LONDON (Reuters) - The decomposing body of the American wife of one of Britain's wealthiest residents was found by police under several layers of clothing and empty rubbish bags at their central London home days after she died, a court was told on Wednesday.
Hans Rausing, an heir to the Tetra Pak packaging fortune, appeared in court in west London, looking frail, to face charges that he prevented the "lawful and decent" burial of his 48-year-old wife Eva, who was found dead on July 9.
The court was told that police had found her body in an advanced state of decomposition beside a bed on the second floor of the couple's six-storey townhouse in Cadogan Place, one of the capital's most desirable locations.
Officers had gone to the address after arresting her 49-year-old husband on suspicion of driving under the influence of drink or drugs. The precise date of her death has not been established.
Rausing, bearded and wearing glasses, was bailed until a court appearance later this month on condition he remained at the Capio Nightingale Hospital, a private mental hospital in central London.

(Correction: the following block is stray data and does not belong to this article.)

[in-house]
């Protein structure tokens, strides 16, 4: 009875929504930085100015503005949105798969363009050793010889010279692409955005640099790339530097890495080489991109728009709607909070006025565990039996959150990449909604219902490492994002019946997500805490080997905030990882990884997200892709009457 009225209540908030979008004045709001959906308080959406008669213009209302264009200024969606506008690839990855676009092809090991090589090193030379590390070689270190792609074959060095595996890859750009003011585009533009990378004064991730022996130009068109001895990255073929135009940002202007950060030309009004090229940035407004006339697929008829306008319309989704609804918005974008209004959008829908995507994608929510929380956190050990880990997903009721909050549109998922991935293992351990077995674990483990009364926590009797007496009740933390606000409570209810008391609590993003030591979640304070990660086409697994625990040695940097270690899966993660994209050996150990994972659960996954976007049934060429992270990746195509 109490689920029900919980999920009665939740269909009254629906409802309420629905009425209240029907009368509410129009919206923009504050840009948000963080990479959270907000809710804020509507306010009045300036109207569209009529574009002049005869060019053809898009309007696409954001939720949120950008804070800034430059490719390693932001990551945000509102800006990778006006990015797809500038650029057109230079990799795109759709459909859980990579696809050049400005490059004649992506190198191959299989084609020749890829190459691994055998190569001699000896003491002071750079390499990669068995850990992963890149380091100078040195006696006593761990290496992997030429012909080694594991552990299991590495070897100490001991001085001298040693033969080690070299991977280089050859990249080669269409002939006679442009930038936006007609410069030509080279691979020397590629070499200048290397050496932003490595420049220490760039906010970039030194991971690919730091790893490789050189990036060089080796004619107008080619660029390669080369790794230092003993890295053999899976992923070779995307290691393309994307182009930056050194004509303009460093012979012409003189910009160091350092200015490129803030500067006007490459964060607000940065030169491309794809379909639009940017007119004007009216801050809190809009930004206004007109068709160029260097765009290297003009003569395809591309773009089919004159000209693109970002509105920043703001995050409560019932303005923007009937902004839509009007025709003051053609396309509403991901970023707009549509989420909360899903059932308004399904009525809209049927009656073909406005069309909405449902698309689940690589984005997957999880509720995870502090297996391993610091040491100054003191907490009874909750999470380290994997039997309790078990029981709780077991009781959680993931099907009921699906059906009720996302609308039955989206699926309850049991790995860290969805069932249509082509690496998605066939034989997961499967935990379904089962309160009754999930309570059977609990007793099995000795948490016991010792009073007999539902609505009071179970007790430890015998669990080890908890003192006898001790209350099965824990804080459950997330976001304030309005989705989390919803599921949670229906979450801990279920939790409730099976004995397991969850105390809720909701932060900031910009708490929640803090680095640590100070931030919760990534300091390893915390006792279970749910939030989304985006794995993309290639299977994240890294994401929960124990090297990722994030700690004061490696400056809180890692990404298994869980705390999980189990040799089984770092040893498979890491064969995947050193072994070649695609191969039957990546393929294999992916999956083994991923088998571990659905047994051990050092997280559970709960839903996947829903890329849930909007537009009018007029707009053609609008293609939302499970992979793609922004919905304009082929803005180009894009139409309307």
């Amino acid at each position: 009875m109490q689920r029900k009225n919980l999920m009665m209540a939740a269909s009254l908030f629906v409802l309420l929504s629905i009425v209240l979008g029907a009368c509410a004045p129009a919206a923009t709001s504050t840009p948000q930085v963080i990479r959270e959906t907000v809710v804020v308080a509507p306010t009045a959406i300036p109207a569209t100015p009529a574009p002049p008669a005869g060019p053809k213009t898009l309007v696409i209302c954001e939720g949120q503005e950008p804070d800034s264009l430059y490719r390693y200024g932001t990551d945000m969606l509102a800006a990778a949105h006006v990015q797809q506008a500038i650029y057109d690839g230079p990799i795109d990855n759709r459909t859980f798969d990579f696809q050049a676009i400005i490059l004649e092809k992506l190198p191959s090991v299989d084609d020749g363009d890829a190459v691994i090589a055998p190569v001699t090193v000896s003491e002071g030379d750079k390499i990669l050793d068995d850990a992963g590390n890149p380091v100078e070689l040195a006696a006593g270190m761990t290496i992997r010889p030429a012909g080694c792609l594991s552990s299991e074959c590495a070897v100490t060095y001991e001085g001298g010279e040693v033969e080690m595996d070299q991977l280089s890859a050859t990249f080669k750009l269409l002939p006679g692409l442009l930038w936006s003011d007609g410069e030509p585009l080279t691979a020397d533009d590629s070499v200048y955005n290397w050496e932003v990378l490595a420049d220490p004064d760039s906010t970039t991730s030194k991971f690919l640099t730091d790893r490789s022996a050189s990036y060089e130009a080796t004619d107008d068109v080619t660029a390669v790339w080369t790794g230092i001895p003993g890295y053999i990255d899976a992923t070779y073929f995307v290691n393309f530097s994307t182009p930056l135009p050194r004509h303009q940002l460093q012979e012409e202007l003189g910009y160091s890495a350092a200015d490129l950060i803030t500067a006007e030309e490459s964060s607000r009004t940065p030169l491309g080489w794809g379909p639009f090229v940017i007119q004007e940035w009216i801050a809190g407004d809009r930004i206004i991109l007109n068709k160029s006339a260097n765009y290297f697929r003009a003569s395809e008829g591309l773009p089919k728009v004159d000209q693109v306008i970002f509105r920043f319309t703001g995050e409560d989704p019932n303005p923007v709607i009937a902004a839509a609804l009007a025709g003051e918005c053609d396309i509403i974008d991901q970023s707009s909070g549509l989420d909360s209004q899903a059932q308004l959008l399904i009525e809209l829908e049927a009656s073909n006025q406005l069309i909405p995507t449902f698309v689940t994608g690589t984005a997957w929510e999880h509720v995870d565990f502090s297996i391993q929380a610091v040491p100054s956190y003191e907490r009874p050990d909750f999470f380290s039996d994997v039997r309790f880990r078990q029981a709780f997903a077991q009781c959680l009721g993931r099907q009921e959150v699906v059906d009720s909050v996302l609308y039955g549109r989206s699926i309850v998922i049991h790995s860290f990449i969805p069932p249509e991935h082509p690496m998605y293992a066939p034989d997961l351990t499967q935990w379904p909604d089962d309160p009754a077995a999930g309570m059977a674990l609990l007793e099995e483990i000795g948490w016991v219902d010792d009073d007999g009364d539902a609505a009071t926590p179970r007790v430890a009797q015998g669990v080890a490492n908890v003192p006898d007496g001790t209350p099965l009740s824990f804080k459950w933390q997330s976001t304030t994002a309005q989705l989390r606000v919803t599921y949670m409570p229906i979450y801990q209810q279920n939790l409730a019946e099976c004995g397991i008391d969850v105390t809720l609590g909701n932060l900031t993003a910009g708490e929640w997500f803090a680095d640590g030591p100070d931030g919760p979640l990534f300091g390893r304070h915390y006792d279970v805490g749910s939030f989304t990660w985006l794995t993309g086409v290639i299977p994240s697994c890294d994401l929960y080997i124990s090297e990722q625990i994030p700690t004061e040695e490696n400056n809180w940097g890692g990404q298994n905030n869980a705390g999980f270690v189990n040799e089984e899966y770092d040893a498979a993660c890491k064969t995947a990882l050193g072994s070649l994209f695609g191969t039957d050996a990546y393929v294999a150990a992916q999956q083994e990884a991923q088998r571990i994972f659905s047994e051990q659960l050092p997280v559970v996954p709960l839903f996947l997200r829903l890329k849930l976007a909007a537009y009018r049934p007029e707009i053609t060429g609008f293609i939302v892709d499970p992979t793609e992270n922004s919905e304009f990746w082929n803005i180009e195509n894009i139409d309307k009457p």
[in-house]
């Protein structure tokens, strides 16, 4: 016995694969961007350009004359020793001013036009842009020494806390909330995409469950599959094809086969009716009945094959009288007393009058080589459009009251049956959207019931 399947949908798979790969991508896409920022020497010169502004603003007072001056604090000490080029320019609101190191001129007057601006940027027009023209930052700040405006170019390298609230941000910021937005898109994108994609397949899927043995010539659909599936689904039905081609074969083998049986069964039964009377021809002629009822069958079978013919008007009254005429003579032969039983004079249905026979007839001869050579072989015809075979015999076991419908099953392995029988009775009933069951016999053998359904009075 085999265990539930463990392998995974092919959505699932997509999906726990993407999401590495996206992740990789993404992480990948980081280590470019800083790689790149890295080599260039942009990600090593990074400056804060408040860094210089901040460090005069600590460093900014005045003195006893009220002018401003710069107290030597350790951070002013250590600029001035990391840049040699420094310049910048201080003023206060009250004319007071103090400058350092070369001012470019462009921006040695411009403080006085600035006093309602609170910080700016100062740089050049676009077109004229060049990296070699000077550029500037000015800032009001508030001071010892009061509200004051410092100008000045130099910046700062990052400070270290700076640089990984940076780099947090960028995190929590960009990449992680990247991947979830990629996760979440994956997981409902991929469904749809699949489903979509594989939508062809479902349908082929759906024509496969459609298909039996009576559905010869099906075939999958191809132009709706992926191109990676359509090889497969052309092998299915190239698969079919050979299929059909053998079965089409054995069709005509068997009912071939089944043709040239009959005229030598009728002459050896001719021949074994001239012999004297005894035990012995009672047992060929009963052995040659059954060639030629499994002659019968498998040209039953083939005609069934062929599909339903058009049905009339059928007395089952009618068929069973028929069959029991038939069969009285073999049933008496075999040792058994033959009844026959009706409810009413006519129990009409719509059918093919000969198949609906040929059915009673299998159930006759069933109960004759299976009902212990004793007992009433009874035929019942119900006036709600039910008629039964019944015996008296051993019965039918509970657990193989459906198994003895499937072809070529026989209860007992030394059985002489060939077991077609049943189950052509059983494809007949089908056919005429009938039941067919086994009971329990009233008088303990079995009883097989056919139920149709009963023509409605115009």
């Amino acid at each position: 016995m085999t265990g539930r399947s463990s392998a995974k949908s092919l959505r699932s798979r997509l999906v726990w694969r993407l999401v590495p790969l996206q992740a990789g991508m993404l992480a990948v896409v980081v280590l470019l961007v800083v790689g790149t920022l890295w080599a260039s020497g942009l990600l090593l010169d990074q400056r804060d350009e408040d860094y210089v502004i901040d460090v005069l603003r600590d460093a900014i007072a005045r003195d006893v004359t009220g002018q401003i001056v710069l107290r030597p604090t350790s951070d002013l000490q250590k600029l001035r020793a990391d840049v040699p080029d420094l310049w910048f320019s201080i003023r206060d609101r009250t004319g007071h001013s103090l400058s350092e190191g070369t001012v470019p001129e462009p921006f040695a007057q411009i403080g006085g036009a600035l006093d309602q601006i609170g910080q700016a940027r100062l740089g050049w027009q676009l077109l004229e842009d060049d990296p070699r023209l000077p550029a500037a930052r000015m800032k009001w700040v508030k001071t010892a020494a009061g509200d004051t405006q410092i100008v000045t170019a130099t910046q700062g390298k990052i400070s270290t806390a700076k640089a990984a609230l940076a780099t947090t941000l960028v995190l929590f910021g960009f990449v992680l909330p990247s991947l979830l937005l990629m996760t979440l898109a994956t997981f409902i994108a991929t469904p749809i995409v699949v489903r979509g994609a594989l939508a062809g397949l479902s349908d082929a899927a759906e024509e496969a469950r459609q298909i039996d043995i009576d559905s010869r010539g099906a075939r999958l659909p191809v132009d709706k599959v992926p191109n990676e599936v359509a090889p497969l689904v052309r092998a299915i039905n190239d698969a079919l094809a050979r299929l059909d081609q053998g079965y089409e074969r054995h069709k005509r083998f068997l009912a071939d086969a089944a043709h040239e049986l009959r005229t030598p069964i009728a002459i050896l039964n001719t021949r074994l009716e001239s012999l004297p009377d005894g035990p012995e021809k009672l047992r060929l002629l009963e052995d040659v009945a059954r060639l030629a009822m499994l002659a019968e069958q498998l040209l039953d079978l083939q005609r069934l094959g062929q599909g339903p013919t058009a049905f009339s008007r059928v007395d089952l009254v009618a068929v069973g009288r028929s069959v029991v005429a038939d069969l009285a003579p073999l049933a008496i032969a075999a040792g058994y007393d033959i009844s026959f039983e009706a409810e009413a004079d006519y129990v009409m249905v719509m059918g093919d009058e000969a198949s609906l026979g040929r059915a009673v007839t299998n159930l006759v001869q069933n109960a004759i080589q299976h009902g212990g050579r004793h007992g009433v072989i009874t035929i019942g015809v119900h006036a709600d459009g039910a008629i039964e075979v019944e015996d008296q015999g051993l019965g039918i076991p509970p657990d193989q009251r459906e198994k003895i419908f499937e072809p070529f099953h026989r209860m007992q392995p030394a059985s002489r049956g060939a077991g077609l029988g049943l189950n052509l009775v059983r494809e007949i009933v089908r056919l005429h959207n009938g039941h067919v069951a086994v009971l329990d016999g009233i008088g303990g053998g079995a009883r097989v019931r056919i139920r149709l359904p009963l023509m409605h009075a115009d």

Rausing spoke only to confirm his name, age and address, the Press Association reported.
He was represented in court by lawyer Alexander Cameron, the older brother of British Prime Minister David Cameron.
Rausing's parents said in a statement after the hearing that their daughter-in-law's death and the details of subsequent events were a reminder of "the distorted reality of drug addiction".
They said they hoped their son would find the strength to "begin the long and hard journey of detoxification and rehabilitation".
The couple, who have four children, first met at a U.S. drug rehabilitation center in the early 1990s and gave generously to addiction treatment charities.
Eva's father Tom Kemeny said that as a child his daughter was an "immensely bright, loving but very shy little girl".
He said the family believed she had turned to drugs in her late teens to overcome that shyness.
The Rausing family fortune was made by building up and then selling the Tetra Pak drinks packaging business. Forbes magazine puts the wealth of the Swedish family patriarch, also called Hans Rausing, at $10 billion.
(Reporting by Tim Castle; Editing by Kevin Liffey)
(This story was corrected in the headline and the first paragraph to make clear that the body was found under clothes and bin liners, not bags of garbage)